Vincent van Gogh paintings as pie charts

March 4, 2011  |  Data Art

Vincent van Gogh as pie

Arthur Buxton breaks down van Gogh paintings for a view of color schemes. My instincts tell me you are either loving this or hating it like the black plague.

[Arthur Buxton via Flavorwire | Thanks, Elise]

19 Comments

  • beautiful rendering as a visual art; the human eye is trained starting at birth to look for symmetry, and this piece understands that quite well.
    however, it is practically space-wasting as an infographic (no amount of data can be derived since the answers are hidden!)

  • I like it as a piece of art. I would like to see people try to guess the painting from the pie chart. I think 2,2 (from top left) is Starry Night.

  • It looks as if Van Gogh’s paintings were analyzed in their unrestored condition, or from online snapshots without the correct color. And why is white not one of the colors? Maybe it’s okay as a tool for picking a color palette, not great as analysis of art.

  • Though I can appreciate the effort here, I think some data just doesn’t need to make its way into pie chart form.

  • it would be nice to see this for various artists–seems you could tell a lot about them just from the overall palette they used. You can see here that Van Gogh used a lot of earth colors–it would be interesting to see Gaugin or Matisse.

  • If you happen to visit Holland, you should visit the real living van Gogh: http://janvangogh.com/

  • Andy Holaday March 4, 2011 at 6:00 pm

    At first I thought this was truly horrible (so many pies! eek!) but I quickly realized how useful it would be if I could get a color distribution for any given document (especially a web page) to get a working palette.

  • in each instance you reduced his impressionist paintings – loaded with colors – to FIVE colors. The point of reducing to five is weak novelty, rather than any kind of study. You’ve reduced this to something 20 x simpler than paint by number.
    Look at his paintings, and be blown away by his variety and uncanny use of color. Chart THOSE, and you have something noteworthy.

    • Well said. I was trying to guess some of the pies and quickly realize it is impossible considering the many paintings he made and the amount of colors in each of them. Furthermore, dismissing less used colors that are used for focal highlights (i.e. near white and warm colors in Starry Night) is a big mistake considering the distribution of these colors is an important principle of design. These don’t even work as basic color schemes.

  • And no, I don’t hate this like the plague. It just needs more – and as it is, is unworthy of the painter.

  • wendinlondon March 7, 2011 at 12:09 am

    I love this. his palettes were absolutely wonderful and reduced to this pure form, the colors speak so vibrantly! I know I’m asking for trouble. but I’ve got a designer’s brain and this makes sense to me in a way that his paintings sometimes don’t.

  • I’m afraid I agree with the bulk of the ‘haters’ of this. I think the idea, in theory, is a good one, but without something to further explain the infographic (if it can indeed be called that) is nothing more than different coloured pie charts.

    Also, it’s Monday and I’m grumpy, so very little is likely to impress me today :-P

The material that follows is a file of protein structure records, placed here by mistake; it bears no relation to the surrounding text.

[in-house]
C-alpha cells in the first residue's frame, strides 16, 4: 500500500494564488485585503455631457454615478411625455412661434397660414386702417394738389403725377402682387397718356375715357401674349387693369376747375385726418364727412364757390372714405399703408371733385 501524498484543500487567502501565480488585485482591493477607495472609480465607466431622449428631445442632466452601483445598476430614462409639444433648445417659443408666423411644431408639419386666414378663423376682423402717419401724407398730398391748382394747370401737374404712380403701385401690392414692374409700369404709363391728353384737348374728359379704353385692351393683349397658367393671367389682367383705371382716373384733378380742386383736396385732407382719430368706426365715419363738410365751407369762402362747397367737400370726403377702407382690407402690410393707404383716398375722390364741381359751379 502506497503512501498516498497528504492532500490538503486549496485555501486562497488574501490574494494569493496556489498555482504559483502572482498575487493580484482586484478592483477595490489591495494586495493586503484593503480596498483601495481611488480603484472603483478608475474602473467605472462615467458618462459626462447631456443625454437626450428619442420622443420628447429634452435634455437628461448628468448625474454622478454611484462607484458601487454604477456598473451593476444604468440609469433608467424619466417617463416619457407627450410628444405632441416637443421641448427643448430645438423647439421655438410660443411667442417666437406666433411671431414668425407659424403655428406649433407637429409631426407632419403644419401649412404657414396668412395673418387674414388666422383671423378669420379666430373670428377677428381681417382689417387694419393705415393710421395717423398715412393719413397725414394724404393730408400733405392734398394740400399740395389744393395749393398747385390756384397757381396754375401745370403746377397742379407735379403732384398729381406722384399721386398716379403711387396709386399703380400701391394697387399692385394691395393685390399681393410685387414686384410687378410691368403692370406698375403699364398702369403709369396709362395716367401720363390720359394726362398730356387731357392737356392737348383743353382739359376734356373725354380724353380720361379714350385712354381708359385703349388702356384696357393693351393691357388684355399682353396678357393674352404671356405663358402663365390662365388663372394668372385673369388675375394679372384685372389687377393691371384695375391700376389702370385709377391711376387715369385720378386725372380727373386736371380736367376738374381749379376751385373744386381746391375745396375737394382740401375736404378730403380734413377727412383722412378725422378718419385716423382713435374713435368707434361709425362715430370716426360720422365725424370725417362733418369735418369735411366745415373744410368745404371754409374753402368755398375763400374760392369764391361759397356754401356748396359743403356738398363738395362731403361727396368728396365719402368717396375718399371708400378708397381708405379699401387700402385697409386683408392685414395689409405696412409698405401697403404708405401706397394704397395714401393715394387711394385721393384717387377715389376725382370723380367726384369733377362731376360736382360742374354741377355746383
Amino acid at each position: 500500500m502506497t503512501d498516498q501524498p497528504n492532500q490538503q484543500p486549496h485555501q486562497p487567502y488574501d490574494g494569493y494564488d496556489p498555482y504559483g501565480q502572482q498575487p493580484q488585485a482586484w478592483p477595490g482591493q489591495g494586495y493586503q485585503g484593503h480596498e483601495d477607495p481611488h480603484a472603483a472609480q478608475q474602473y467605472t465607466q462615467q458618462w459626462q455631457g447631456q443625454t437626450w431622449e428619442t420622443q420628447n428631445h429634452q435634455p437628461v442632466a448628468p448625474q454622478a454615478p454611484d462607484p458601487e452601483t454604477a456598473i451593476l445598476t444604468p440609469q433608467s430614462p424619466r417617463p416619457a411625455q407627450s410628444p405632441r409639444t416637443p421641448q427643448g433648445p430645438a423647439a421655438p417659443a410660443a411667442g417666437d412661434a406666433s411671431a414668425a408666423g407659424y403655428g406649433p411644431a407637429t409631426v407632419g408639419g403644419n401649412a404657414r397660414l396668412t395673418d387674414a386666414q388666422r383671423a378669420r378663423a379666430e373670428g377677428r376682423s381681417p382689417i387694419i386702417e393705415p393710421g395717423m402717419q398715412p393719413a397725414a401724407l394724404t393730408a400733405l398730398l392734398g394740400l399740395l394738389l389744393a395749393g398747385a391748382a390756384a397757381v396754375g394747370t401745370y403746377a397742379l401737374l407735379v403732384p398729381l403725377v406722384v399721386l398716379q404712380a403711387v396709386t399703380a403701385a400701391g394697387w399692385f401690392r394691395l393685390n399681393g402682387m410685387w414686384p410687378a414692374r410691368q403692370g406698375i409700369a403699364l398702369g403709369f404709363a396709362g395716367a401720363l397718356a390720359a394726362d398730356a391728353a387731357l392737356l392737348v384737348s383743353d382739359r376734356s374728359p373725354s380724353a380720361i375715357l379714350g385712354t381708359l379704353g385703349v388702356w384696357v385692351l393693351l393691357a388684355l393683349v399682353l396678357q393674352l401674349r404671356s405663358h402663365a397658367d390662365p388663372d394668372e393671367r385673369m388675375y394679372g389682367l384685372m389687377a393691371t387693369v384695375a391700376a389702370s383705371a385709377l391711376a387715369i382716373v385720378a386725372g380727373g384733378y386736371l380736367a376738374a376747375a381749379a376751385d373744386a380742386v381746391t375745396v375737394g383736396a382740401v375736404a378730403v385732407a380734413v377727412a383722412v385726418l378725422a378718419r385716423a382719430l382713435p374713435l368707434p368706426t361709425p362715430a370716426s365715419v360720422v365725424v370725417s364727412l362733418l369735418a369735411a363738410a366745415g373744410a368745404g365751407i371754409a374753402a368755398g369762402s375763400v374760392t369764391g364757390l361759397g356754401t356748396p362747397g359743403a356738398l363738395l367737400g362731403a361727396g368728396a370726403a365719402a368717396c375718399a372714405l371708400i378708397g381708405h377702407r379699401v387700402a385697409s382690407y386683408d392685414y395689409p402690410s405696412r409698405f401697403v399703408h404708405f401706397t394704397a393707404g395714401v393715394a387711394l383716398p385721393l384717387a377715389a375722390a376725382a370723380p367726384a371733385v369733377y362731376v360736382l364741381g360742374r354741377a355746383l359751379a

• Scott: you would THINK he used a lot of earth tones by this simplification. But it’s why this is so misleading and ultimately, inaccurate.

    ARTHUR: try copying ALL the colors in a given painting, and arrange THOSE by their relative acreage. That isn’t impossible with the eyedropper tool in photoshop. I bet that would be infinitely more interesting than five.
    Or, hey, carry this forward: Rothko may not have used 5 colors in some paintings. Jackson Pollock: 50% white, 50% black.
    Or, let’s just read the Cliff’s notes instead of original classic literature. Maybe those can be reduced, or turned into a graph. Hmmm.
    Sample any given music, using 5 notes. That might have merit. Try it on a toy piano while you’re at it.
    That gets the essence of the music, right?

    Me? I like that you gave us something to talk about, so in that, you have done something worthwhile. Kudos! And yes, I find that I AM inspired:
    I’m going into the kitchen for a piece of pecan pie with hot coffee. Thanks everybody.

  • Nathan,
    You were eerily prescient because I don’t like this at all. I found my way here from cartographer Tim Wallace’s place. He seemed to like this post.

    I studied art history. I visited Tim Buxton’s blog which was provided as the source, hoping to get additional explanation. Nada. I’m looking at a grid of earth-toned pie charts. They seem to take the wonder that is Vincent van Gogh and reduce it into, well less than nothing. That sounds so negative. I’m sorry.

    But I might have failed to notice something of significance. Is there anywhere that identifies which color wheel corresponds to each of Vincent van Gogh’s art works? Probably is right in front of me and I failed to see it!

    Hope all is well for you! Flowing Data keeps getting cited in one blog after another! Good job.
    Regards,
    Ellie

  • I appreciate the efforts. It’s like the Cliff’s Note of van Goh!! LOL

  • Can you love the black plague?

  • I don’t understand the more angry responses here. I understand if you think this was a pointless exercise, but some people are reacting as if these images were created with the intent of replacing Van Gogh’s paintings.

    I think they are an interesting curiosity, but nothing more.

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